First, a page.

BY CLEMENT OF ALEXANDRIA
Well, now, let us say in addition, what inhuman demons, and hostile to the human race, your gods were, not only delighting in the insanity of men, but gloating over human slaughter,— now in the armed contests for superiority in the stadia, and now in the numberless contests for renown in the wars providing for themselves the means of pleasure, that they might be able abundantly to satiate themselves with the murder of human beings.
And now, like plagues invading cities and nations, they demanded cruel oblations. Thus, Aristomenes the Messenian slew three hundred human beings in honour of Ithometan Zeus, thinking that hecatombs of such a number and quality would give good omens; among whom was Theopompos, king of the Lacedemonians, a noble victim.
The Taurians, the people who inhabit the Tauric Chersonese, sacrifice to the Tauric Artemis immediately whatever strangers they lay hands on on their coasts who have been east adrift on the sea. These sacrifices Euripides represents in tragedies on the stage. Monimus relates, in his treatise on marvels, that at Pella, in Thessaly, a man of Achaia was slain in sacrifice to Peleus and Chiron. That the Lyctii, who are a Cretan race, slew men in sacrifice to Zeus, Anticlides shows in his Homeward Journeys; and that the Lesbians offered the like sacrifice to Dionysus, is said by Dosidas. The Phocæans also (for I will not pass over such as they are), Pythocles informs us in his third book, On Concord, offer a man as a burnt-sacrifice to the Taurian Artemis.
Erechtheus of Attica and Marius the Roman sacrificed their daughters—the former to Pherephatta, as Demaratus mentions in his first book on Tragic Subjects; the latter to the evil-averting deities, as Dorotheus relates in his first book of Italian Affairs. Philanthropic, assuredly, the demons appear, from these examples; and how shall those who revere the demons not be correspondingly pious? The former are called by the fair name of saviours; and the latter ask for safety from those who plot against their safety, imagining that they sacrifice with good omens to them, and forget that they themselves are slaying men. For a murder does not become a sacrifice by being committed in a particular spot. You are not to call it a sacred sacrifice, if one slays a man either at the altar or on the highway to Artemis or Zeus, any more than if he slew him for anger or covetousness—other demons very like the former; but a sacrifice of this kind is murder and human butchery. Then why is it, O men, wisest of all creatures, that you avoid wild beasts, and get out of the way of the savage animals, if you fall in with a bear or lion?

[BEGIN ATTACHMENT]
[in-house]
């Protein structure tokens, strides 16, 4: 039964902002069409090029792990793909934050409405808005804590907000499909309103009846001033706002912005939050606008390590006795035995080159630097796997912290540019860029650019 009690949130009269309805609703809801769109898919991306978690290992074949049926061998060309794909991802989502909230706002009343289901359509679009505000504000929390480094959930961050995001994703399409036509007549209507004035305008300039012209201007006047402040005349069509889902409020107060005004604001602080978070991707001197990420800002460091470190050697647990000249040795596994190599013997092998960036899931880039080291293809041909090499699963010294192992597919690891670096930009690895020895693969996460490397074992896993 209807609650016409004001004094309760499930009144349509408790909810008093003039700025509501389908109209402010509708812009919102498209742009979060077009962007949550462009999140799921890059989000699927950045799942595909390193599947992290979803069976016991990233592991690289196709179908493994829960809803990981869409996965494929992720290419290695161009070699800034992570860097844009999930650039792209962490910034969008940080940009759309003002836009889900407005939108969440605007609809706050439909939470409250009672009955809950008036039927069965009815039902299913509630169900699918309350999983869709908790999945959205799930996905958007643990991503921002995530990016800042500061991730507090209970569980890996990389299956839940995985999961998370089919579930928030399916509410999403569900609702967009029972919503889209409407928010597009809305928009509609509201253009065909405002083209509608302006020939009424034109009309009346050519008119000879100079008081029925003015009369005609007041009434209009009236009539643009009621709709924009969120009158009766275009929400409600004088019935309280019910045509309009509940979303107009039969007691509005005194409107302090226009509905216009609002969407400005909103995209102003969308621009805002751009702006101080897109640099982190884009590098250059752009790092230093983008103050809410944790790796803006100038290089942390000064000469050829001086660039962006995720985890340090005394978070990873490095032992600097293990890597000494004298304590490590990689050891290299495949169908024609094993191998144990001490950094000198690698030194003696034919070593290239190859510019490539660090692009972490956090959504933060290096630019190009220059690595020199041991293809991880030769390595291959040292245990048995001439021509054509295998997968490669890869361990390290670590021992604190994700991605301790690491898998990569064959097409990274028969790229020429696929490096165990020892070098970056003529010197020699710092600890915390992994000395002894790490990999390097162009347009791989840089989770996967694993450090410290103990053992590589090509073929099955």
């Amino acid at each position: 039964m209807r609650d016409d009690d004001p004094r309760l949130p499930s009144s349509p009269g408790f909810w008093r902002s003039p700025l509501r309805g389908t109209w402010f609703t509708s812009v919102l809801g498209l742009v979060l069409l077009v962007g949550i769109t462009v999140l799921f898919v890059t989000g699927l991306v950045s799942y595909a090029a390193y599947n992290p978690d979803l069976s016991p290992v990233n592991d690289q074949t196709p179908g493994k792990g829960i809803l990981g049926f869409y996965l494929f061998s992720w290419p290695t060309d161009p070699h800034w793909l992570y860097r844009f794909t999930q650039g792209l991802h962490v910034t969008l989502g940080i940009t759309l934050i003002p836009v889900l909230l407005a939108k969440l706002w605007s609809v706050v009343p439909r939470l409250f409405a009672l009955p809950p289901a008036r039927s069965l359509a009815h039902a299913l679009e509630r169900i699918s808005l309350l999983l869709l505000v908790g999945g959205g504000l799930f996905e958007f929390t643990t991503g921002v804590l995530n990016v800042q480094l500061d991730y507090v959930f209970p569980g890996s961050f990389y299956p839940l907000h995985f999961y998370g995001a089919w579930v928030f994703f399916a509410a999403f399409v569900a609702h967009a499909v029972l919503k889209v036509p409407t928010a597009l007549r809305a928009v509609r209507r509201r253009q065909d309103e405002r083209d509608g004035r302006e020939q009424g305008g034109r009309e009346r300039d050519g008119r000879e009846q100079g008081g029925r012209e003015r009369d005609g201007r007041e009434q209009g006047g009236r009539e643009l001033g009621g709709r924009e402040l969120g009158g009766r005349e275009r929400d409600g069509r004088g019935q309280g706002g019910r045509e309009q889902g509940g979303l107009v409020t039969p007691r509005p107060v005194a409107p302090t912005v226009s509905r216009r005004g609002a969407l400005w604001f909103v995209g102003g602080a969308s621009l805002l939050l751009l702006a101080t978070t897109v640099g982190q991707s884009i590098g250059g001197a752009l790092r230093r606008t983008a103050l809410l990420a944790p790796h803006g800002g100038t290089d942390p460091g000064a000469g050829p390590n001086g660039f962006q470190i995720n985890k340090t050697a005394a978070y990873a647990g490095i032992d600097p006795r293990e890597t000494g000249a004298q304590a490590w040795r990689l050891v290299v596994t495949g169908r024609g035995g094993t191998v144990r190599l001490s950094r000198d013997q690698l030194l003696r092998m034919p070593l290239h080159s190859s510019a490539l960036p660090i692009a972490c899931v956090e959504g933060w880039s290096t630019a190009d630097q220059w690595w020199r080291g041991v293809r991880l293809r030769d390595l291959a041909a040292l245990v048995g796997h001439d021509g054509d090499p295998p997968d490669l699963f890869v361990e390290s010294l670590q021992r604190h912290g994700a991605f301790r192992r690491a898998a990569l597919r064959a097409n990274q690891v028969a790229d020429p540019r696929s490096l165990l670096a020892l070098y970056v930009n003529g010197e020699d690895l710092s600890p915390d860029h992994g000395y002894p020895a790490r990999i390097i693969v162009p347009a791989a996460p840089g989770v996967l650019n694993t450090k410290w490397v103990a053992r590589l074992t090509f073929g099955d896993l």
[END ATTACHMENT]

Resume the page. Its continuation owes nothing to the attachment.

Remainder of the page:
. . . . . As when some traveller spies,
Coiled in his path upon the mountain side,
A deadly snake, back he recoils in haste—
His limbs all trembling, and his cheek all pale,
But though you perceive and understand demons to be deadly and wicked, plotters, haters of the human race, and destroyers, why do you not turn out of their way, or turn them out of yours? What truth can the wicked tell, or what good can they do any one?
I can then readily demonstrate that man is better than these gods of yours, who are but demons; and can show, for instance, that Cyrus and Solon were superior to oracular Apollo. Your Phœbus was a lover of gifts, but not a lover of men. He betrayed his friend Crœsus, and forgetting the reward he had got (so careful was he of his fame), led him across the Halys to the stake. The demons love men in such a way as to bring them to the fire [unquenchable].
But O man, who lovest the human race better, and art truer than Apollo, pity him that is bound on the pyre. O Solon, declare truth; O Cyrus, command the fire to be extinguished. Be wise, then, at last, O Crœsus, taught by suffering. He whom you worship is an ingrate; he accepts your reward, and after taking the gold plays false.